Then, I noticed that his Colt M16 rifle was on the dressing table, outside the cupboard where it was usually kept. I did not make too much of it as he kept six or seven guns in his room. I left the room and rejoined the party.
The king was mingling with the older generation.
Suddenly, Dipendra charged into the room. He had changed into army camouflage. The M16 was slung on his shoulders, together with a shotgun.
His Glock pistol hung at his hip. He fired one burst into the ceiling with his Heckler & Koch MP5 sub-machine gun, then a burst at his father. His Majesty was hit by three bullets.
Dipendra then moved out of the room, presumably to protect the entrance.
I watched in great shock. I was not able to move for at least 30 seconds. Then I pulled myself together. The king’s younger sister was cradling him, his head in her lap.
Prince Paras paused as he reflected on the sequence of events. He recalled Prince Nirajan drawing his own pistol and laying it next to the king. He was the only other person in the room who was armed.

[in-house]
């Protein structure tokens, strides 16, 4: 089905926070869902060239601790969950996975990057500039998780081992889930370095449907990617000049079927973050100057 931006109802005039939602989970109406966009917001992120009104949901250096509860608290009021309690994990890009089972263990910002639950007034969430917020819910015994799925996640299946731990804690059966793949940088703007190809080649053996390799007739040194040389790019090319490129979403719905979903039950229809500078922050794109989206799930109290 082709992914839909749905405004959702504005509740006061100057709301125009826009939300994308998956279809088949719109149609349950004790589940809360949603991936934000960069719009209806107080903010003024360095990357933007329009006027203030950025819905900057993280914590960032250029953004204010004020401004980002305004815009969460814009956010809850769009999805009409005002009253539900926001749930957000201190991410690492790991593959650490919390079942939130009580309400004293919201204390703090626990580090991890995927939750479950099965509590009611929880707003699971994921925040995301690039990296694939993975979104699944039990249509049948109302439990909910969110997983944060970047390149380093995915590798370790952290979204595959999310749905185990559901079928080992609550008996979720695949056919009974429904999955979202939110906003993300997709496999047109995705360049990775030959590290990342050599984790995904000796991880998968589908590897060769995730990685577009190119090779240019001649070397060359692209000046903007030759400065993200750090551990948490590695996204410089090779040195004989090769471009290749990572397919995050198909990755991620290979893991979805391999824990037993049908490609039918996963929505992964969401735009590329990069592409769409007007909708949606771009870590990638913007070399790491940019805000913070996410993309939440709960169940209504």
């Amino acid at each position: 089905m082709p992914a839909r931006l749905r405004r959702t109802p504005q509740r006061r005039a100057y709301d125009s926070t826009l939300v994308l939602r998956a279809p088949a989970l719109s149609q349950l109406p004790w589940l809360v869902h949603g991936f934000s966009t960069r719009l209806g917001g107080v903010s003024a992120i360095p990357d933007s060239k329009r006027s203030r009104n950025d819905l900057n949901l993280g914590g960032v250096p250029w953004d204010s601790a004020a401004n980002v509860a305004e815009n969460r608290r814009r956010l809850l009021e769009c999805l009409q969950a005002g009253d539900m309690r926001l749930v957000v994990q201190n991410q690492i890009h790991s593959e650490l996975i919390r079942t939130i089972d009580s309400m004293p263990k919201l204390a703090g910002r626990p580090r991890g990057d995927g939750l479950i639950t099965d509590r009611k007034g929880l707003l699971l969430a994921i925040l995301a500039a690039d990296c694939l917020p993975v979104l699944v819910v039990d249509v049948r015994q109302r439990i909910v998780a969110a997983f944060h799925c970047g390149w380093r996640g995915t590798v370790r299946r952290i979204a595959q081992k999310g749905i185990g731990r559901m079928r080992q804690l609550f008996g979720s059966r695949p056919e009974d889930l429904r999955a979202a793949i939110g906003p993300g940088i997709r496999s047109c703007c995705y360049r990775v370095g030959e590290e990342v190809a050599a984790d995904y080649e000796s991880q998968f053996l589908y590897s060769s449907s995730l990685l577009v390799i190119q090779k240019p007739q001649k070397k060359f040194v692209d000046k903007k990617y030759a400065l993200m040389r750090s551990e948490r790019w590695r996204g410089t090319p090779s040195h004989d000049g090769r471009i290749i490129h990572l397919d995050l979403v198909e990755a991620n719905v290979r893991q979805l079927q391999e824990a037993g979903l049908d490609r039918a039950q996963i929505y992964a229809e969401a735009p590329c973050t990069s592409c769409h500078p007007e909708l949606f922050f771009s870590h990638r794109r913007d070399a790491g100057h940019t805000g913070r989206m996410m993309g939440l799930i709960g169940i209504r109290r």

Then Prince Niranjan ran after his brother, who was outside.
Was Prince Niranjan offering the king his pistol to protect himself? Or did he want to confront his brother without further bloodshed?
Prince Paras continued: Two to three minutes later, shots rang out. Nirajan was later found with a shot in the back and two in the head. I suspect he was shot when he refused to support Dipendra in his bid to seize power.
The violence continued.
Dipendra walked back in, this time wielding the M16, said Prince Paras.
He walked up to his father and shot him in the head at point-blank range. There was no expression on his face as he kept his finger on the trigger.
After that, Dipendra went ‘berserk’, said Prince Paras. ‘He shot at everybody in the room, anybody who moved. He must have let fly a total of 75 rounds.
My mother took two shots in the shoulder and fell to the ground. Two other people fell on top of her, which was probably what saved her life. One of the bullets is lodged in her lung till today. Doctors say it’s too risky to extract it as it is close to her heart.
The king’s sister, Princess Shoba, who was cradling him in her lap, put up her hand to shield herself. She lost a few fingers and there were burn marks on her face. She toppled over but she survived.